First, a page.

I don’t get too caught up in the Team America rhetoric.  I have more respect than I can express for what NASA and the United States have accomplished.  But I’m just as happy to see other nations succeed with the peaceful exploration of space.  Look at what just happened today:  India launched a rocket with a homegrown cryogenic third stage.  It failed, tumbled out of control at 11,000mph.

Hey, we’ve been there.  We feel your pain, India.  But you’ll analyze the failure, address the problem, learn from your mistakes, and move forward.  Just like the Corvette racing team at Sebring this year, after the two Vettes collided in the pits.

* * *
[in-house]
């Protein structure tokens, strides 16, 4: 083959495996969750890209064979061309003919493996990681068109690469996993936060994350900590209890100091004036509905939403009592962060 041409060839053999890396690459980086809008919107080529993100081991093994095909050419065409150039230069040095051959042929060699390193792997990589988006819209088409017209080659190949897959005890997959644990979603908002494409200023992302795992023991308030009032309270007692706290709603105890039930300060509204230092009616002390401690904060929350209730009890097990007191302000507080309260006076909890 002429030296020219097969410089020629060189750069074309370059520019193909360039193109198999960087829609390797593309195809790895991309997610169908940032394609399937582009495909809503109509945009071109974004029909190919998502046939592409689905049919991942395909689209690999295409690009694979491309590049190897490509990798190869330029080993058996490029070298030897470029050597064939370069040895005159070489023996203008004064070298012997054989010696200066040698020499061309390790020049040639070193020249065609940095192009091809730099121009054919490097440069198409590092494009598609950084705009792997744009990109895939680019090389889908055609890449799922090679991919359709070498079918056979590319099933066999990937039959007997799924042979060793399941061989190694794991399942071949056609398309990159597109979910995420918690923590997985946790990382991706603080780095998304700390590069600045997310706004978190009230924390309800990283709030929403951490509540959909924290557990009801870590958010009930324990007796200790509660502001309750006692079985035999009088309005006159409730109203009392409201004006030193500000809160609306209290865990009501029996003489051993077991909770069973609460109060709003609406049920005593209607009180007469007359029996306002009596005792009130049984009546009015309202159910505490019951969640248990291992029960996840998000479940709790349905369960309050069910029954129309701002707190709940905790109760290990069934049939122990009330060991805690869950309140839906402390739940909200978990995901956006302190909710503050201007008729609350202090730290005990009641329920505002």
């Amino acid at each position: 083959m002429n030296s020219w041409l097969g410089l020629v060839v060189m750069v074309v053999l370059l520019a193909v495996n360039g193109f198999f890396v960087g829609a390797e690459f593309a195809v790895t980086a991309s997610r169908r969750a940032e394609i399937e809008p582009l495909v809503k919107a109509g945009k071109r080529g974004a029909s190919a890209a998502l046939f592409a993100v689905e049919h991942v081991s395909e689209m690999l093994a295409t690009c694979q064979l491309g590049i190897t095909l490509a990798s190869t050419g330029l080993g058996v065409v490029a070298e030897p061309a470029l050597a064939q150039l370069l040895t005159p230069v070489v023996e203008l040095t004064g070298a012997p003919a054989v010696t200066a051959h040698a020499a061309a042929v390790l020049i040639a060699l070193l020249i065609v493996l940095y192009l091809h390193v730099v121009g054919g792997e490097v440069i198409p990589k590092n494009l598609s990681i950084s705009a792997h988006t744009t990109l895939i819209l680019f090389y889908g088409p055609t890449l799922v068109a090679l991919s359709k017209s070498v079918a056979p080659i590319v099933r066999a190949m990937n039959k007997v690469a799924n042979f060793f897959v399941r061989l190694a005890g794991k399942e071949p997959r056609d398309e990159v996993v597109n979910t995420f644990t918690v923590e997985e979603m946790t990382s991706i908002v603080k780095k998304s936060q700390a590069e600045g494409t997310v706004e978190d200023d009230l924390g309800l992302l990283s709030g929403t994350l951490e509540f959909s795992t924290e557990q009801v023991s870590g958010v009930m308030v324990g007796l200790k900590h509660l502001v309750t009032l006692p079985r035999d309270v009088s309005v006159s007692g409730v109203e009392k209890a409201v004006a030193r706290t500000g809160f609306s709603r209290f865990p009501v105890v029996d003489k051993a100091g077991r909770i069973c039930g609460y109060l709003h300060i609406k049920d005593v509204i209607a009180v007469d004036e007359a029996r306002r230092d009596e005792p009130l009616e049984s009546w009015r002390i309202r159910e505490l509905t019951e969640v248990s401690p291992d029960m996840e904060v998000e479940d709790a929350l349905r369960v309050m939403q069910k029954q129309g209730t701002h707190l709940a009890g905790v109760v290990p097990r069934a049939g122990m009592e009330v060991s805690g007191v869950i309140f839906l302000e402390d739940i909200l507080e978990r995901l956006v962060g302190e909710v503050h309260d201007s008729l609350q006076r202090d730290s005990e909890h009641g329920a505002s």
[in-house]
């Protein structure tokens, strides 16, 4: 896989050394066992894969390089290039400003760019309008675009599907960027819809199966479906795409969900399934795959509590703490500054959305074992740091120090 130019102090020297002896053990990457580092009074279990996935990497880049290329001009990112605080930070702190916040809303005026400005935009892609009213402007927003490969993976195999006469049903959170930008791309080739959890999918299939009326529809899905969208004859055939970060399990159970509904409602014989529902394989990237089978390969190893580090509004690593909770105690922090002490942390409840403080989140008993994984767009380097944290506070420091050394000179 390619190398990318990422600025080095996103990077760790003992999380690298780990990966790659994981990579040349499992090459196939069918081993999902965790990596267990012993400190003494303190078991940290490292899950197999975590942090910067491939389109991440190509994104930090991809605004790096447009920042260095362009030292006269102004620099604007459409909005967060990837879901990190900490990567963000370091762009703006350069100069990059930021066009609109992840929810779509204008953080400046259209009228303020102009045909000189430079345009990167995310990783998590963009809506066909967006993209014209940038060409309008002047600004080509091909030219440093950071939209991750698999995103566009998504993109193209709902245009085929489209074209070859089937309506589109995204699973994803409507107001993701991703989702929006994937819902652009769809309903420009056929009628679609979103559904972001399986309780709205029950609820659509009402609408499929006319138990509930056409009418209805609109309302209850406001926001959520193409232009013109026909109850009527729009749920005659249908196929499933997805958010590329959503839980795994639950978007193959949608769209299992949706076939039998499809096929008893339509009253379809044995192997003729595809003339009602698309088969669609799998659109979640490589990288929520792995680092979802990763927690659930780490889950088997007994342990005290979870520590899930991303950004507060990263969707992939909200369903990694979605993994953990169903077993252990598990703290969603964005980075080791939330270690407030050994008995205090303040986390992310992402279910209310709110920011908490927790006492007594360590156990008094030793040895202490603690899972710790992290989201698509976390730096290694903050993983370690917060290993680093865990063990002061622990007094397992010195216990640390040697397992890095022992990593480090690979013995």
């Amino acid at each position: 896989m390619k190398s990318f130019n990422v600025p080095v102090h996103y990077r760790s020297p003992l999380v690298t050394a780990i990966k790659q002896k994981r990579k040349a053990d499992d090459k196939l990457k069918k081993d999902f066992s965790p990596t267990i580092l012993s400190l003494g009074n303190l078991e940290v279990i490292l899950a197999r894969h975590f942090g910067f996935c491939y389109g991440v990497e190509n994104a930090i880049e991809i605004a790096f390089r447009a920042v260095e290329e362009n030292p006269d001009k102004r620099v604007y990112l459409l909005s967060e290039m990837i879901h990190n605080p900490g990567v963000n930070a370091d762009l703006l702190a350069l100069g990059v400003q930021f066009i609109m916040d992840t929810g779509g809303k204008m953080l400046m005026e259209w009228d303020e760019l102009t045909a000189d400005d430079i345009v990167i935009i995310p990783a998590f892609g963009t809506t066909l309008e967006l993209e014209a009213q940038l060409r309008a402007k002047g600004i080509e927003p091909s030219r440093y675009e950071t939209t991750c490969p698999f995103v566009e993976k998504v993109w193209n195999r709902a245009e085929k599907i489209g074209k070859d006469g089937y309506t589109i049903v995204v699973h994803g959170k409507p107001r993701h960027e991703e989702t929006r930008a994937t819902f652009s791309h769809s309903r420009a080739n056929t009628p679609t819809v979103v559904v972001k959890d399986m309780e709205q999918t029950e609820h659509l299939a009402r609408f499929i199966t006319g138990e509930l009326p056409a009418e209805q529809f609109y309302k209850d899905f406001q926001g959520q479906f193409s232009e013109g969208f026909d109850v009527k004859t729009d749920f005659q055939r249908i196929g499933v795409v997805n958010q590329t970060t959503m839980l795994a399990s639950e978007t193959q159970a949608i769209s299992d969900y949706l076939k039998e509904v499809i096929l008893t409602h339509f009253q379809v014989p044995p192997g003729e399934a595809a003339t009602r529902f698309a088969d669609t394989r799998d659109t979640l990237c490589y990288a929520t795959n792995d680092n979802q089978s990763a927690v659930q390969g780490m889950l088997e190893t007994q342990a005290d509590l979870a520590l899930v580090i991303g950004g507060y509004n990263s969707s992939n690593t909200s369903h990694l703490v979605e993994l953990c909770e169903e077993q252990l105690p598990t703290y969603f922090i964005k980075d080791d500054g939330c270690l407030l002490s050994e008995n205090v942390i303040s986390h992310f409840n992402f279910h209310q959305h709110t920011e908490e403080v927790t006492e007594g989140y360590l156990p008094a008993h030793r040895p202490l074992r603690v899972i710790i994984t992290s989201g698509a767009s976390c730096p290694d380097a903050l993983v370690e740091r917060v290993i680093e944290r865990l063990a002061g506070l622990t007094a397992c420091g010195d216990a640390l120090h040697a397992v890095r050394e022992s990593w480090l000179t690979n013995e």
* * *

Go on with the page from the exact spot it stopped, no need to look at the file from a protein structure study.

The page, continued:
Yes, I am a broken record, but I’ll say it again until it sinks in:  we are one human family.  I look forward to the day we can all collaborate, instead of everyone reinventing the rocket ad infinitum.  Not that it’s not a good engineering exercise.  But think of what we could achieve if we pooled our resources and worked together instead of competing, much less fighting.  Gather the brain trust of every country in the world?  Take all the money we spend trying to kill each other and turn it toward social justice, education, science, discovery, and exploration?  We’d already be on Mars.  We’d be on the moons of Saturn and Jupiter.  Permanently.  Today, Antarctica.  Tomorrow, the solar system.  Our fortunes would be diversified, and I can’t even begin to imagine the technologies we’d develop and how it would improve the lives of all humans, no matter which rock they ride.  It’s an unspeakably beautiful universe out there.  Look a little further:  can you see the day we set off to another star?